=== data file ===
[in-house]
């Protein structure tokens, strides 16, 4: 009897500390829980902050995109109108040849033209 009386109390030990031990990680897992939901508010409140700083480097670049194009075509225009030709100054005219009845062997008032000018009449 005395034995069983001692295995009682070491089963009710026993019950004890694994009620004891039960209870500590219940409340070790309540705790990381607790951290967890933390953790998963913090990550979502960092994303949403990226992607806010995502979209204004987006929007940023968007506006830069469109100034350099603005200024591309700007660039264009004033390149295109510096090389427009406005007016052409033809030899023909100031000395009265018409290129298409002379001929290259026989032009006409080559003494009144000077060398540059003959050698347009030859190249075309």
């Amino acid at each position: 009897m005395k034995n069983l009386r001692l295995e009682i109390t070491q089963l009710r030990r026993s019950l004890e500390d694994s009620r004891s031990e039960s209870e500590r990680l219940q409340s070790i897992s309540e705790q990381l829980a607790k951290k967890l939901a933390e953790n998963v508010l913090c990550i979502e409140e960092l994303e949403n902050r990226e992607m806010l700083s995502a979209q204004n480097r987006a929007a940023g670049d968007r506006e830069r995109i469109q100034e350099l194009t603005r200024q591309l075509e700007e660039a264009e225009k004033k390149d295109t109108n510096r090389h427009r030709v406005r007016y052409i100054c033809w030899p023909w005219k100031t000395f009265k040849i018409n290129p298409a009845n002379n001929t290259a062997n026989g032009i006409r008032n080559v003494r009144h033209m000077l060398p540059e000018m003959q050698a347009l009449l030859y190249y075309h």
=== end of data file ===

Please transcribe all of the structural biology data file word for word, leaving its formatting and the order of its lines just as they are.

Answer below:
[in-house]
């Protein structure tokens, strides 16, 4: 009897500390829980902050995109109108040849033209 009386109390030990031990990680897992939901508010409140700083480097670049194009075509225009030709100054005219009845062997008032000018009449 005395034995069983001692295995009682070491089963009710026993019950004890694994009620004891039960209870500590219940409340070790309540705790990381607790951290967890933390953790998963913090990550979502960092994303949403990226992607806010995502979209204004987006929007940023968007506006830069469109100034350099603005200024591309700007660039264009004033390149295109510096090389427009406005007016052409033809030899023909100031000395009265018409290129298409002379001929290259026989032009006409080559003494009144000077060398540059003959050698347009030859190249075309």
């Amino acid at each position: 009897m005395k034995n069983l009386r001692l295995e009682i109390t070491q089963l009710r030990r026993s019950l004890e500390d694994s009620r004891s031990e039960s209870e500590r990680l219940q409340s070790i897992s309540e705790q990381l829980a607790k951290k967890l939901a933390e953790n998963v508010l913090c990550i979502e409140e960092l994303e949403n902050r990226e992607m806010l700083s995502a979209q204004n480097r987006a929007a940023g670049d968007r506006e830069r995109i469109q100034e350099l194009t603005r200024q591309l075509e700007e660039a264009e225009k004033k390149d295109t109108n510096r090389h427009r030709v406005r007016y052409i100054c033809w030899p023909w005219k100031t000395f009265k040849i018409n290129p298409a009845n002379n001929t290259a062997n026989g032009i006409r008032n080559v003494r009144h033209m000077l060398p540059e000018m003959q050698a347009l009449l030859y190249y075309h």